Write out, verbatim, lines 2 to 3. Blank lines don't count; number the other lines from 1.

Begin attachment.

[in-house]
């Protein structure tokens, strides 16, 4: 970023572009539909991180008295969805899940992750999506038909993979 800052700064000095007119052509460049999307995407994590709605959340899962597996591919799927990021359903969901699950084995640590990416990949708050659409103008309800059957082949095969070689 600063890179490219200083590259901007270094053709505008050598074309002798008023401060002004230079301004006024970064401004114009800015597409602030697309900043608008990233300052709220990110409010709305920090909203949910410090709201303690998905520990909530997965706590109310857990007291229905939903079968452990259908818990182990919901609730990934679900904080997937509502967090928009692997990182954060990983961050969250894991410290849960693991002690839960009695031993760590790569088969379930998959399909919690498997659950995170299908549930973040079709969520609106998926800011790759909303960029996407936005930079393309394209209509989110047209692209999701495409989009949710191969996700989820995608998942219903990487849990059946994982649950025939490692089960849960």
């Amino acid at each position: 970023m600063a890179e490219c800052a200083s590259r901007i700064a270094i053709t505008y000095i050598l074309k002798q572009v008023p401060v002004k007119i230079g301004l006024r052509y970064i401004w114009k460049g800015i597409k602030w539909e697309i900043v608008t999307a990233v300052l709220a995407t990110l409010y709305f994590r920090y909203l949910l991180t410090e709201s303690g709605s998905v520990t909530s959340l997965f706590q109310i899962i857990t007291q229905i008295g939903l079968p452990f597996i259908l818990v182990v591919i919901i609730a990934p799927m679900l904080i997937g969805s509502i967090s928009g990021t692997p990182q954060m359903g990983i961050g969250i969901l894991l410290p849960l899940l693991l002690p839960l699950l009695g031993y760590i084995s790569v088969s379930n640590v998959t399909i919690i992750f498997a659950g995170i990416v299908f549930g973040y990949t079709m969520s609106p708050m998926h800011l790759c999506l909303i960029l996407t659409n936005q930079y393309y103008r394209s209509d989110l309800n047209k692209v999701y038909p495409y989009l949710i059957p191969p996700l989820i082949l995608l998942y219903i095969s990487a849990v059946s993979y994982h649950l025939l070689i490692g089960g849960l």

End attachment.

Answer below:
């Protein structure tokens, strides 16, 4: 970023572009539909991180008295969805899940992750999506038909993979 800052700064000095007119052509460049999307995407994590709605959340899962597996591919799927990021359903969901699950084995640590990416990949708050659409103008309800059957082949095969070689 600063890179490219200083590259901007270094053709505008050598074309002798008023401060002004230079301004006024970064401004114009800015597409602030697309900043608008990233300052709220990110409010709305920090909203949910410090709201303690998905520990909530997965706590109310857990007291229905939903079968452990259908818990182990919901609730990934679900904080997937509502967090928009692997990182954060990983961050969250894991410290849960693991002690839960009695031993760590790569088969379930998959399909919690498997659950995170299908549930973040079709969520609106998926800011790759909303960029996407936005930079393309394209209509989110047209692209999701495409989009949710191969996700989820995608998942219903990487849990059946994982649950025939490692089960849960």
């Amino acid at each position: 970023m600063a890179e490219c800052a200083s590259r901007i700064a270094i053709t505008y000095i050598l074309k002798q572009v008023p401060v002004k007119i230079g301004l006024r052509y970064i401004w114009k460049g800015i597409k602030w539909e697309i900043v608008t999307a990233v300052l709220a995407t990110l409010y709305f994590r920090y909203l949910l991180t410090e709201s303690g709605s998905v520990t909530s959340l997965f706590q109310i899962i857990t007291q229905i008295g939903l079968p452990f597996i259908l818990v182990v591919i919901i609730a990934p799927m679900l904080i997937g969805s509502i967090s928009g990021t692997p990182q954060m359903g990983i961050g969250i969901l894991l410290p849960l899940l693991l002690p839960l699950l009695g031993y760590i084995s790569v088969s379930n640590v998959t399909i919690i992750f498997a659950g995170i990416v299908f549930g973040y990949t079709m969520s609106p708050m998926h800011l790759c999506l909303i960029l996407t659409n936005q930079y393309y103008r394209s209509d989110l309800n047209k692209v999701y038909p495409y989009l949710i059957p191969p996700l989820i082949l995608l998942y219903i095969s990487a849990v059946s993979y994982h649950l025939l070689i490692g089960g849960l």